“He’s moved around; at Pelfrey, he tried to get me there. Then he was at Belardi and I said, ‘Well, I’ll still be in Pro Mazda.’ So it’s been several years in the making.

“Last year, he landed at Carlin, and immediately introduced me to the team. I’d met Colin Hale (Carlin’s team manager) at Barber and they were curious. It all depended on money and if I won (the title), great, but it would take some work. Once the season was over, more serious conversation would happen.”

The culmination of this step up into Indy Lights comes after two years each in USF2000 and Pro Mazda, a similar path as taken by Spencer Pigot, Alberico’s countryman, Rising Star Racing teammate and fellow past Team USA Scholarship winner.

The Rising Star Racing component – the business initiative led by Art Wilmes to assemble partnerships to help further American drivers careers (more on this in a separate post) – was crucial to Alberico making that next step into Indy Lights, where budgets generally are just over $1 million for a full season.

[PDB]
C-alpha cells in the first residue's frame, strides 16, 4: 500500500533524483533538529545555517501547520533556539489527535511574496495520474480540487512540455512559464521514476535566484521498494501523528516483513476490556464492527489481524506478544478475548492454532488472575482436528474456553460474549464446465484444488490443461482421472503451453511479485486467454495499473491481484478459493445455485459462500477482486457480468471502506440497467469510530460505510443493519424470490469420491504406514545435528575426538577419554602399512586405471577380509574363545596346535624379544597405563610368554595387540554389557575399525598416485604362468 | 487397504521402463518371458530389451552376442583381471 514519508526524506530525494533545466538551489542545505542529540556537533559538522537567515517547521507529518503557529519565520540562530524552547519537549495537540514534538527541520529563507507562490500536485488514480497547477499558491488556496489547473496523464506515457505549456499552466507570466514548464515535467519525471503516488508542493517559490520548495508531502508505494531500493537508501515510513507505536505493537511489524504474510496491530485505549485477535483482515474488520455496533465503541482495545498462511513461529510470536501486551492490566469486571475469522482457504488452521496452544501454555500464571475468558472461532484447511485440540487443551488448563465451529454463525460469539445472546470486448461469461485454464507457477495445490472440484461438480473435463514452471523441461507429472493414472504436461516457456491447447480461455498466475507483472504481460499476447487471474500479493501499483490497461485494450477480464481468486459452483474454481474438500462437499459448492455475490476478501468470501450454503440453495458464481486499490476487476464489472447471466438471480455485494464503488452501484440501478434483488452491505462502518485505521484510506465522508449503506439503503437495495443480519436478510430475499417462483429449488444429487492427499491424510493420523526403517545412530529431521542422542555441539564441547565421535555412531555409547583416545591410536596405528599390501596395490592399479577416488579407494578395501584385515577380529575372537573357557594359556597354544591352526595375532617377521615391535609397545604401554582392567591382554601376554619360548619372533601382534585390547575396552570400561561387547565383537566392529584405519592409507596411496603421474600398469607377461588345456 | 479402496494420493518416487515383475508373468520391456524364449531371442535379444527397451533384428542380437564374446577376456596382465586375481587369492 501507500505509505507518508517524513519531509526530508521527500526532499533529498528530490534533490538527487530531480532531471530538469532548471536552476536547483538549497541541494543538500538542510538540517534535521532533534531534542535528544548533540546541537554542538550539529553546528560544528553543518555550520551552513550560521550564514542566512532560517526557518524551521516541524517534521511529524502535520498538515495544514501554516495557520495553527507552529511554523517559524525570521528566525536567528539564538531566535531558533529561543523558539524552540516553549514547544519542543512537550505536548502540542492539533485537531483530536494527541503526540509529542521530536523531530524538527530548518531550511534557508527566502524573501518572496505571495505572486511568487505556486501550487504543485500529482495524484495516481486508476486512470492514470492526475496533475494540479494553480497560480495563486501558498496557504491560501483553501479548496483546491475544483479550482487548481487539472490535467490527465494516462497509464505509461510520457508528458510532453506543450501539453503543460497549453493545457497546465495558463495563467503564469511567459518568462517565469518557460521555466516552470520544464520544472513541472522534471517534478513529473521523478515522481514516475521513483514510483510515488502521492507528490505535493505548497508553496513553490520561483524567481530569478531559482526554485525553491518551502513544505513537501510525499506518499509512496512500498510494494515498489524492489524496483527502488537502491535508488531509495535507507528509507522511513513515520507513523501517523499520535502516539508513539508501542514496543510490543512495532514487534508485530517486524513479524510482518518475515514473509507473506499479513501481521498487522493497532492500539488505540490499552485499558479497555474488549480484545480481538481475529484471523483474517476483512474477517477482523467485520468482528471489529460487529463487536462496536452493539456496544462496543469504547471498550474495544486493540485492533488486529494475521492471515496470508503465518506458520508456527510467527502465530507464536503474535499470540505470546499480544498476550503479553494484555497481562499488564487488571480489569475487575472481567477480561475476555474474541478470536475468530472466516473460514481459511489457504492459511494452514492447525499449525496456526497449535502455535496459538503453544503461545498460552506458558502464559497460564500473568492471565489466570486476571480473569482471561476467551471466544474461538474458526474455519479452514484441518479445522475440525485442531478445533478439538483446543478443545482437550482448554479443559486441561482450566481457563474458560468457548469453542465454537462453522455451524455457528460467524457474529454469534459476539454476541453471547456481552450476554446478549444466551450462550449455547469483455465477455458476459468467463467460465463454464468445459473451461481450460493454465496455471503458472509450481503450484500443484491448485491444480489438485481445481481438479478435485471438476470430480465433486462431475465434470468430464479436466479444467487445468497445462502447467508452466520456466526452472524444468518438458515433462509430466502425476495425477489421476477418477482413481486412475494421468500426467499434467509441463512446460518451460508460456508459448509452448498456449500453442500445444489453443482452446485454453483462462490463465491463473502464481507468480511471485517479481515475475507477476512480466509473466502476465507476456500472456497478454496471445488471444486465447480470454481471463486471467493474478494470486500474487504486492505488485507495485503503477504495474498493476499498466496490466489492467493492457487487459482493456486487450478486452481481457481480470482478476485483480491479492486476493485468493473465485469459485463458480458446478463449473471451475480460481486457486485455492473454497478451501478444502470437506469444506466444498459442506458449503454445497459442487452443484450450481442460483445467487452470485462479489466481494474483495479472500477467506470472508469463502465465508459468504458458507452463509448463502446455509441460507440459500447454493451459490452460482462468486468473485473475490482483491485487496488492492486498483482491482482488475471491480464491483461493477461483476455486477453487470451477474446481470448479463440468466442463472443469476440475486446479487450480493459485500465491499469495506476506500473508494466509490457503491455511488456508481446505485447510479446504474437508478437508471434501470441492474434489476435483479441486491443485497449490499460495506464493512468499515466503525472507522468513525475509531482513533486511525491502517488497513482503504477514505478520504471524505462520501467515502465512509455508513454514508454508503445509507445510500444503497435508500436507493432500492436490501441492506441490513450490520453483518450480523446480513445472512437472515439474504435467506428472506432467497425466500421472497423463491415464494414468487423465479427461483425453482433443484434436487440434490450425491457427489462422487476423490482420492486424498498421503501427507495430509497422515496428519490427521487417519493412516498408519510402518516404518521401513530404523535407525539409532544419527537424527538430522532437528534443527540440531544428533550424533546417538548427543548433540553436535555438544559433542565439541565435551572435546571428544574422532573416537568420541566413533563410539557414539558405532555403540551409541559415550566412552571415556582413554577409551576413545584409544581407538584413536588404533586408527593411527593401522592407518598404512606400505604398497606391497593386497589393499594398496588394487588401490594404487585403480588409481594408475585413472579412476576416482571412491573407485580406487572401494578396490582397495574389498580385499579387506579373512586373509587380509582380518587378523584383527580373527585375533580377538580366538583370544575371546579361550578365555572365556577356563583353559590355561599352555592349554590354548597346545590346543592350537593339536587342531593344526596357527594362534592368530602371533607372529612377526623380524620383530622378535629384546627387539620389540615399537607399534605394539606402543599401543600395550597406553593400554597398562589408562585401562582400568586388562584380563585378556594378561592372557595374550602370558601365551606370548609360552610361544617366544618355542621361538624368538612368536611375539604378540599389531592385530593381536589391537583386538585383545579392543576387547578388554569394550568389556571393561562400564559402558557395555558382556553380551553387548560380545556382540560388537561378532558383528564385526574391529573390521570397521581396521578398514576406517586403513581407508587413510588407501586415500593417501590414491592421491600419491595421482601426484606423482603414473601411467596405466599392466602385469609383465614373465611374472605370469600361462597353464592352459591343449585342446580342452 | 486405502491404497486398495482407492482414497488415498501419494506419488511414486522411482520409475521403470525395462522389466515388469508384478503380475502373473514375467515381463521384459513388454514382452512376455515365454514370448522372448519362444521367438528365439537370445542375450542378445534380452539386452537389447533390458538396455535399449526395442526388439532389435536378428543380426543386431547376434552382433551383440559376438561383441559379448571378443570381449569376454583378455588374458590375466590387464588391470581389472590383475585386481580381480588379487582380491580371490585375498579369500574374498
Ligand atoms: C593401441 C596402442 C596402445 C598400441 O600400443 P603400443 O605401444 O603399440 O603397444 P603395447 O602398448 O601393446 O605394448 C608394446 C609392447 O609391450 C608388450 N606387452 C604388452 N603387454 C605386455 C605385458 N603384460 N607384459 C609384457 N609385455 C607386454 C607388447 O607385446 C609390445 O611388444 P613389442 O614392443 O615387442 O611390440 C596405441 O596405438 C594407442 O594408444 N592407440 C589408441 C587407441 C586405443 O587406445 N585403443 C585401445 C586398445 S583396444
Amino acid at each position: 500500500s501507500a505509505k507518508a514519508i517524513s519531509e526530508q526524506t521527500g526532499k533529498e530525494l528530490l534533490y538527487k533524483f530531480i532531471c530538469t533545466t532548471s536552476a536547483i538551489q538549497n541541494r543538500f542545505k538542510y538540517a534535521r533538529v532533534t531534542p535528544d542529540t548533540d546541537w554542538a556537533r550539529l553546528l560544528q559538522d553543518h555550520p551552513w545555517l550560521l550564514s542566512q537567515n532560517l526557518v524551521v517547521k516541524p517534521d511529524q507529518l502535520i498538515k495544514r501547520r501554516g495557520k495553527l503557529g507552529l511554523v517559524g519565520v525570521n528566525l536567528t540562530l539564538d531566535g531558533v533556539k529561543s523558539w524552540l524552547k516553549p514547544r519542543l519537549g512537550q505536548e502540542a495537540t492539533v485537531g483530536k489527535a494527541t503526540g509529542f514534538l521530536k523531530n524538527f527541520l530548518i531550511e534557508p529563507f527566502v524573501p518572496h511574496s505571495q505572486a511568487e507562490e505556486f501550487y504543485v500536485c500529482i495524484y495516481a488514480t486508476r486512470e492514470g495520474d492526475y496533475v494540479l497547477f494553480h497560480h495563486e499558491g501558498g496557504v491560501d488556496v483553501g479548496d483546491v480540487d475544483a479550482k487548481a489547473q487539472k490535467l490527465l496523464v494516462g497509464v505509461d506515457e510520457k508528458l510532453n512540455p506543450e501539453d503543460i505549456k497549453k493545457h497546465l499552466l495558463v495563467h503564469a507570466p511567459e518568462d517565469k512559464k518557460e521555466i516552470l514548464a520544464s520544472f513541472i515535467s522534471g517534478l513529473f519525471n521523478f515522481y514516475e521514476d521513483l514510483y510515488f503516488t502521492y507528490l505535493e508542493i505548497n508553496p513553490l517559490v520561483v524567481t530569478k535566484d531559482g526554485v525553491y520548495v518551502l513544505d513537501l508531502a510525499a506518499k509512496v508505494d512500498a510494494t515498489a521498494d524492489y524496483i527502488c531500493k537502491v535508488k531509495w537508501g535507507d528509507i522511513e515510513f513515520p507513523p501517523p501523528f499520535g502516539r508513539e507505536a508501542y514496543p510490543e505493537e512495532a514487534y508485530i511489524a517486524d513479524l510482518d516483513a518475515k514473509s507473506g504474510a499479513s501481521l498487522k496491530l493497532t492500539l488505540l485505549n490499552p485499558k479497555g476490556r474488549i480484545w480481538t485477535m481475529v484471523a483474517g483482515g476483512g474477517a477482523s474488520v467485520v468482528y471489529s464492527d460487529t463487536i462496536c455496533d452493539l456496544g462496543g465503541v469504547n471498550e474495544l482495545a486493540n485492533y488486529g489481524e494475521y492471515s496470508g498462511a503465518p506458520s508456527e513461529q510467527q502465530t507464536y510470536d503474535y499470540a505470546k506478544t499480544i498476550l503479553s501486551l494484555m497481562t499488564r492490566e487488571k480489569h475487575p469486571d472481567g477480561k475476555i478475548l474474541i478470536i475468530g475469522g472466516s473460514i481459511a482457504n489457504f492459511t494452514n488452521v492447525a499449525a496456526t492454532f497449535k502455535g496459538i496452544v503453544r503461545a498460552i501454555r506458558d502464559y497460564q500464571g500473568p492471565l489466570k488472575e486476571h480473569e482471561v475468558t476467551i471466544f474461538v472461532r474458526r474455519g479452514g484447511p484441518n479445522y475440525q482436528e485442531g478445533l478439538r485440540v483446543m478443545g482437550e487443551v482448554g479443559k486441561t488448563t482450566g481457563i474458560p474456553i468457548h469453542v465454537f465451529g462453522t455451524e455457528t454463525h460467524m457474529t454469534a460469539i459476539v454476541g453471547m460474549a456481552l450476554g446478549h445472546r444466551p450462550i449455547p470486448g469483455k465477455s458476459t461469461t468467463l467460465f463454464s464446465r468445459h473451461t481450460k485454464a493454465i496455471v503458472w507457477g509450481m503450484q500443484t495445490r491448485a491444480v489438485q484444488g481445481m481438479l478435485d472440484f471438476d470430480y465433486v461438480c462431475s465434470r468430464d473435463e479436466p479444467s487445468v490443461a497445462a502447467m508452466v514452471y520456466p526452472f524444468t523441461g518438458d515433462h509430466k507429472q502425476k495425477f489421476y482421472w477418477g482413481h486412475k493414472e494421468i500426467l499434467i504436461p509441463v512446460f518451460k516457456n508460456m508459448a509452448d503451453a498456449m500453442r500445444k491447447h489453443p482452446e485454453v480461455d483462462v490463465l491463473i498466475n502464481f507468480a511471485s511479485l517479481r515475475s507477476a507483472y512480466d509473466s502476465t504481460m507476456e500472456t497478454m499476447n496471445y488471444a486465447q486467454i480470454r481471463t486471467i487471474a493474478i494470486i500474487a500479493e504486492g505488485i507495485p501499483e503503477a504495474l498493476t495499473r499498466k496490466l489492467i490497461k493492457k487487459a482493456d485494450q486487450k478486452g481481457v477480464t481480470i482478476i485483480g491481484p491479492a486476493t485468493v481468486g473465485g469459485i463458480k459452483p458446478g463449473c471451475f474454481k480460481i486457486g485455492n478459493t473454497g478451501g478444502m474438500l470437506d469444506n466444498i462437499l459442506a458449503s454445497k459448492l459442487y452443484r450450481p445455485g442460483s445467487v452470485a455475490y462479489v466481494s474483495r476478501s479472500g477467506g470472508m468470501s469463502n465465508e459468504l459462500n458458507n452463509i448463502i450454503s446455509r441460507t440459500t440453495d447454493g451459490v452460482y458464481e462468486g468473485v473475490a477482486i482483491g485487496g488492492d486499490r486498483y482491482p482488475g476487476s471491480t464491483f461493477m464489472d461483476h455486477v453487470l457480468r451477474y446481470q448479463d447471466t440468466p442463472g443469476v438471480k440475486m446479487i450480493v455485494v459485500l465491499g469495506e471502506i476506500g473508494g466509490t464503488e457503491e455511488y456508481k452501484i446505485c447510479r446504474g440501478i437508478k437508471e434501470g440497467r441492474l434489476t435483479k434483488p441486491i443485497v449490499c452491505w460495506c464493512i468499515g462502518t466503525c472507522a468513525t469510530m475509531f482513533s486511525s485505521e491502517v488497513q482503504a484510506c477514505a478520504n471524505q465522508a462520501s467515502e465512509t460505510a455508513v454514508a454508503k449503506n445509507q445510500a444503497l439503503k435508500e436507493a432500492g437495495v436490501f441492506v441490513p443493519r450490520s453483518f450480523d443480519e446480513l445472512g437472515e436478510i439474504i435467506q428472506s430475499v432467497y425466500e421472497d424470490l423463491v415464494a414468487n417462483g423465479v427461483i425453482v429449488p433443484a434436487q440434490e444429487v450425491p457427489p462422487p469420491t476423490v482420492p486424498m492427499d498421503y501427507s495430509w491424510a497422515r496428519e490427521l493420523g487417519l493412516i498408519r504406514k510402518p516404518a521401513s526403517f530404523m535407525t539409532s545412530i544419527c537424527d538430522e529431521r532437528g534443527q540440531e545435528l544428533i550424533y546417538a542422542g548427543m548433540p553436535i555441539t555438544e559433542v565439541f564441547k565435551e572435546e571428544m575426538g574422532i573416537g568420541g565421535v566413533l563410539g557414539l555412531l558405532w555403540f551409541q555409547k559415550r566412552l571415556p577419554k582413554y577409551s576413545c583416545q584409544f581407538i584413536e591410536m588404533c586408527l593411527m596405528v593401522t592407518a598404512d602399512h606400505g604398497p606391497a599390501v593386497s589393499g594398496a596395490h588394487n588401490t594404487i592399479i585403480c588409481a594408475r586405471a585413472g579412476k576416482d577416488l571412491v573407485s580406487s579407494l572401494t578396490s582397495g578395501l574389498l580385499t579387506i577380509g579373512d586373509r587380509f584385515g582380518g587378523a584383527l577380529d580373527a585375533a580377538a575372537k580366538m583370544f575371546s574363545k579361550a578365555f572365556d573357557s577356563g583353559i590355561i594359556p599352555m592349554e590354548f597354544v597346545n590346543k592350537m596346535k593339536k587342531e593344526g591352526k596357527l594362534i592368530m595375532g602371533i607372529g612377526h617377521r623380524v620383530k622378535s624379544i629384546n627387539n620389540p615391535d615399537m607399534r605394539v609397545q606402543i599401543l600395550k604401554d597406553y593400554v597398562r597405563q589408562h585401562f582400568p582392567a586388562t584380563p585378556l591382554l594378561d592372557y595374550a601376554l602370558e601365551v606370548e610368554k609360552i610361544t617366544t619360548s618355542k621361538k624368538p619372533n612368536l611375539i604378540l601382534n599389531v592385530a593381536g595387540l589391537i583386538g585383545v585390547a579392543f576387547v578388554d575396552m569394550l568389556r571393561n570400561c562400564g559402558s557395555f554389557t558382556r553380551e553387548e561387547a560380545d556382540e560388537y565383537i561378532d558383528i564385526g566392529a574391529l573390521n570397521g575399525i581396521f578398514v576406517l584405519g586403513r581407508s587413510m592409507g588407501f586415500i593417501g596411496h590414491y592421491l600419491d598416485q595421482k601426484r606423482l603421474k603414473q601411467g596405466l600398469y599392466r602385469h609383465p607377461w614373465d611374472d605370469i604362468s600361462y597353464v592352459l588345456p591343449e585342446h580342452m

“To be honest, we didn’t have the money (on our own) to do the full budget,” Alberico explained. “Doug Mockett agreed to fund a test day, and that got the ball rolling.

“Then there’s Rising Star Racing sponsors like PennGrade – their announcement helped make a bigger presence in IndyCar and throughout the sport – so that helps Spencer and I both.

“Both Rising Star Racing and Carlin have gone above and beyond to meet our needs and our situation we’re in.”

Alberico has had two tests, for a total of three test days thus far. The aforementioned first test was a private single-day test to get acclimated with the car, before the second test, a series test at Homestead-Miami Speedway in late January.

Inevitably, the new Dallara IL-15 Mazda took some slight getting used to but wasn’t that big of an adjustment.

“It’s a different driving style to get the most out of the Cooper Tires. There’s a smaller window to run a mega lap in Indy Lights,” Alberico said.